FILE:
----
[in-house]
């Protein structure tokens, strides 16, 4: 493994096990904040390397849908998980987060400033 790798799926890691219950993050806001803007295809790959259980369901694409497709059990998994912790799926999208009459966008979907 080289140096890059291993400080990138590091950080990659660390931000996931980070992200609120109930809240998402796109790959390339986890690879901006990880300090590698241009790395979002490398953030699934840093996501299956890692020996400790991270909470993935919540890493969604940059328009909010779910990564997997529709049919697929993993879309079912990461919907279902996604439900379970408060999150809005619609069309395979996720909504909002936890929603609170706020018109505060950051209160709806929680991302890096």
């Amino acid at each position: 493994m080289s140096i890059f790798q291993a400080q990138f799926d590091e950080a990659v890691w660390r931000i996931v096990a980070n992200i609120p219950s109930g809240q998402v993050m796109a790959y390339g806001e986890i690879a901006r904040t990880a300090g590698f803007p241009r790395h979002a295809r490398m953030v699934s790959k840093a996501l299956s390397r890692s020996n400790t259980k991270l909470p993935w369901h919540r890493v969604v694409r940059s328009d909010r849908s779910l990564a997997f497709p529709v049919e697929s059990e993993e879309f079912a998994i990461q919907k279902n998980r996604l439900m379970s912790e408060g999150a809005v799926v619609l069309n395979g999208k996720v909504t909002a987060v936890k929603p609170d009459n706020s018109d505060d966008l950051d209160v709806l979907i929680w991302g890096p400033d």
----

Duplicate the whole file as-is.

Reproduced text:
[in-house]
């Protein structure tokens, strides 16, 4: 493994096990904040390397849908998980987060400033 790798799926890691219950993050806001803007295809790959259980369901694409497709059990998994912790799926999208009459966008979907 080289140096890059291993400080990138590091950080990659660390931000996931980070992200609120109930809240998402796109790959390339986890690879901006990880300090590698241009790395979002490398953030699934840093996501299956890692020996400790991270909470993935919540890493969604940059328009909010779910990564997997529709049919697929993993879309079912990461919907279902996604439900379970408060999150809005619609069309395979996720909504909002936890929603609170706020018109505060950051209160709806929680991302890096």
């Amino acid at each position: 493994m080289s140096i890059f790798q291993a400080q990138f799926d590091e950080a990659v890691w660390r931000i996931v096990a980070n992200i609120p219950s109930g809240q998402v993050m796109a790959y390339g806001e986890i690879a901006r904040t990880a300090g590698f803007p241009r790395h979002a295809r490398m953030v699934s790959k840093a996501l299956s390397r890692s020996n400790t259980k991270l909470p993935w369901h919540r890493v969604v694409r940059s328009d909010r849908s779910l990564a997997f497709p529709v049919e697929s059990e993993e879309f079912a998994i990461q919907k279902n998980r996604l439900m379970s912790e408060g999150a809005v799926v619609l069309n395979g999208k996720v909504t909002a987060v936890k929603p609170d009459n706020s018109d505060d966008l950051d209160v709806l979907i929680w991302g890096p400033d």